Serena Williams admitted she was relieved to finally equal Steffi Graf’s Open Era record of 22 grand slam singles titles on Sunday morning (AEST).
Williams saw off a strong challenge from German Angelique Kerber to win 7-5 6-3 in one hour and 21 minutes and claim the ladies singles title at Wimbledon for a seventh time.
The win was the American’s 22nd grand slam singles success – and her first since Wimbledon last year.
Fuelling her frustration of being stuck on 21 was grand slam final defeats to Kerber at this year’s Australian Open and Garbine Muguruza at the French Open last month.
“It’s been incredibly difficult not to think about it [equalling Graf’s record],” Williams said in an on-court interview afterwards.
“I had a couple of tries this year, lost to two great opponents, one actually being Angelique.
“But it makes the victory even sweeter – to know how hard I worked for it.
“Thank you guys for being out here to see number 22. It’s such a great feeling to be out here. This is awesome.”
The Wimbledon ladies singles final was the 10th in succession decided in straight sets.
Amelie Mauresmo’s come-from-behind triumph against Justine Henin in 2006 was the last ladies singles decider to go to three sets at the famed venue.
Only Aussie Margaret Court (24) has won more women’s grand slam titles than Williams, but just 11 were won in the Open Era, which started in 1968 when major tournaments allowed professionals to compete with amateurs.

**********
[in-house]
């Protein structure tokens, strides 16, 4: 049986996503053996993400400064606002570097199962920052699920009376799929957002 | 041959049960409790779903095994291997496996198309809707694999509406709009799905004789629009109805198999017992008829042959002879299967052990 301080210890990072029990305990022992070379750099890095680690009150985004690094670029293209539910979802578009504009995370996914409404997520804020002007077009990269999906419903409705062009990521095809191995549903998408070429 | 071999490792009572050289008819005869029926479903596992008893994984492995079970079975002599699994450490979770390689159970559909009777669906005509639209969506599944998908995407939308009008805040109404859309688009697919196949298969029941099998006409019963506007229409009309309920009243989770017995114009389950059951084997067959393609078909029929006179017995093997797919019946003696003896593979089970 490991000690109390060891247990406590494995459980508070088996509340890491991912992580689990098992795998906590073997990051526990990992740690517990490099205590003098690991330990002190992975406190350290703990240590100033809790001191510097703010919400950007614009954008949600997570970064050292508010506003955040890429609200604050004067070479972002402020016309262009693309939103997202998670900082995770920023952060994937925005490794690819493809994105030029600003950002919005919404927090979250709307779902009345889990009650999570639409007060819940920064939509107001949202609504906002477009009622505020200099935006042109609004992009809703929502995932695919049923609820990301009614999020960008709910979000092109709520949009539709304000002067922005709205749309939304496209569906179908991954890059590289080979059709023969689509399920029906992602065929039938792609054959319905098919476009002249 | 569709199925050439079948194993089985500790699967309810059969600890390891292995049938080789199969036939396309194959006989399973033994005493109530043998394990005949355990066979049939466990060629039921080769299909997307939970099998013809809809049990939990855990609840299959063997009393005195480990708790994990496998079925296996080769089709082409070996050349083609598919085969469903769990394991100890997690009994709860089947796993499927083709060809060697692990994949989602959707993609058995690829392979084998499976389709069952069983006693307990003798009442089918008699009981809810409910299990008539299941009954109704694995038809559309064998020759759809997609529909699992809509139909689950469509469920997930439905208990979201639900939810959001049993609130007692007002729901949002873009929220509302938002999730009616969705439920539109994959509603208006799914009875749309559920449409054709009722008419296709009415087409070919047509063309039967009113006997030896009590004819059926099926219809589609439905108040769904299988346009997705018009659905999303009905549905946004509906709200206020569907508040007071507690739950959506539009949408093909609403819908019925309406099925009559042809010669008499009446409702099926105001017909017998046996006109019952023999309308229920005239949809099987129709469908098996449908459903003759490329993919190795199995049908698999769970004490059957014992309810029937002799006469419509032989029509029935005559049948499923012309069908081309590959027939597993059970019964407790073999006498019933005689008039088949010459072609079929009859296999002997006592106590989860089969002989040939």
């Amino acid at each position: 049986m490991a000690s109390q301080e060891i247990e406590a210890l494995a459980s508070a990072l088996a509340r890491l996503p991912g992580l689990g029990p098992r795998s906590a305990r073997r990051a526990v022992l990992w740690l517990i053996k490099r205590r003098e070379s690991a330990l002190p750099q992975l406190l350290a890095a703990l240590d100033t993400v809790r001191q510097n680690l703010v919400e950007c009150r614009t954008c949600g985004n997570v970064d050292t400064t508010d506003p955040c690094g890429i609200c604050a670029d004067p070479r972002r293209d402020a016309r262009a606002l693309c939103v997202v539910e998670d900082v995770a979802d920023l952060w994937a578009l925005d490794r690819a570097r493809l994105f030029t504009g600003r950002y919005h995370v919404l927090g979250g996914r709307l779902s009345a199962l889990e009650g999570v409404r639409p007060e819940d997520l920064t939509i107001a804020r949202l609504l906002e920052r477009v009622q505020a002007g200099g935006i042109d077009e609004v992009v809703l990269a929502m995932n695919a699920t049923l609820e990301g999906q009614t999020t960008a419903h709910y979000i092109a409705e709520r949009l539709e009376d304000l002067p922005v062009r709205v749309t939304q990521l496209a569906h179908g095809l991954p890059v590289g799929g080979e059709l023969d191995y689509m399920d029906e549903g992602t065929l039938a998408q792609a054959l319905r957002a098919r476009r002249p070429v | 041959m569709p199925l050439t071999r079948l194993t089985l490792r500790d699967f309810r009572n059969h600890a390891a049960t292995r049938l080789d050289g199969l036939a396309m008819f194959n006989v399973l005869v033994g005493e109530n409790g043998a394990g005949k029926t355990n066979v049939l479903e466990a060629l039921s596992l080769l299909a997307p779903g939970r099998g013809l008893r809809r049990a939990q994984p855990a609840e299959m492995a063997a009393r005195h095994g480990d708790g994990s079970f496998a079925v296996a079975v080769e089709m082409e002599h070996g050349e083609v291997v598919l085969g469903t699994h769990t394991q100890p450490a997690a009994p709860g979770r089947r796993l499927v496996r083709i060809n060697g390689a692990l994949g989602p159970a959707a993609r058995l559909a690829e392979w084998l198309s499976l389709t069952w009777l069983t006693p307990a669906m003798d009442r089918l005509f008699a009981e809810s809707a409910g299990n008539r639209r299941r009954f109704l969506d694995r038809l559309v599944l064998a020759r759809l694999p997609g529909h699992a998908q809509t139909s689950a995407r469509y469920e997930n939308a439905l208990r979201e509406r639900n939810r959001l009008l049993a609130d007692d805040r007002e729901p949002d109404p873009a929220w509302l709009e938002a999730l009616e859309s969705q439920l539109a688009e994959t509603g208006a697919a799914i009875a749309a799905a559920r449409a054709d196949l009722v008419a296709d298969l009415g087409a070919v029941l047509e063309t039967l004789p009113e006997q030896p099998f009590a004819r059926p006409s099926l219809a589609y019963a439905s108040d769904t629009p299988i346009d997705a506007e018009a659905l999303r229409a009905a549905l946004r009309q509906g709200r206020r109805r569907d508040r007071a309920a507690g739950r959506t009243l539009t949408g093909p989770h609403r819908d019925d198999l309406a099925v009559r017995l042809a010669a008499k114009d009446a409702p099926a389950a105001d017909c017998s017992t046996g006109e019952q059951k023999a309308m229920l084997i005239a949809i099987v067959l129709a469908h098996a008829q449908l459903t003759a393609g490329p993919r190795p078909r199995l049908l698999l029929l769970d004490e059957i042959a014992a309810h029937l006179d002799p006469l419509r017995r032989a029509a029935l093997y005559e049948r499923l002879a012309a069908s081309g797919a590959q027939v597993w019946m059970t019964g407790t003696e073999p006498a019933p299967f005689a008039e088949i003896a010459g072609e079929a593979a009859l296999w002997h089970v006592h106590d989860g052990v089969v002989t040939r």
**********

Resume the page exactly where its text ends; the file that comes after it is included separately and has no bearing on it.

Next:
Williams’ intent was shown from the very first game of this year’s final, with Kerber forced to save two break points just to hold serve.
Conditions were tricky for both players, though, with a swirling wind contributing to several Williams errors as Kerber grew into the match.
With games on serve, Williams needed one of her 13 aces to hold in a tight 11th game of the first set, in which she trailed 15-30, and Kerber was next to stutter with a tie-break in sight.
A pair of errors from the fourth seed gave Williams two set points at 5-6, and, after wasting the first, she produced an unreturnable stroke to take the lead.
Williams, who thumped 39 winners, gave Kerber a chance – albeit a brief one – to break in the seventh game of the second set.
But Kerber failed to take advantage, with another Williams ace proving too good.
And in the very next game Williams broke, before she sealed victory with an easy hold of serve – capped off with a simple volley down the middle of the court.
A gracious Kerber admitted she was second best on the day.
“Congrats to Serena – you really deserve the title,” Kerber said in her on-court interview.
“You’re a great champion, a great person and it’s always an honour for me to play you in the finals. We played a great match.
“It’s the best feeling to play here on the centre court … I really have the best two weeks here at Wimbledon. It’s an honour to play here.”
Kerber, who beat Venus Williams in her semi-final, simply had no answers for Serena’s serve.
The seven-time Wimbledon champion won 88 per cent of points on her first serve and took home 2 million British pounds ($AUD3.42million) for her triumph.
Williams can now usurp Graf – and move one grand slam title closer to Court – at her home tournament, the US Open, in September.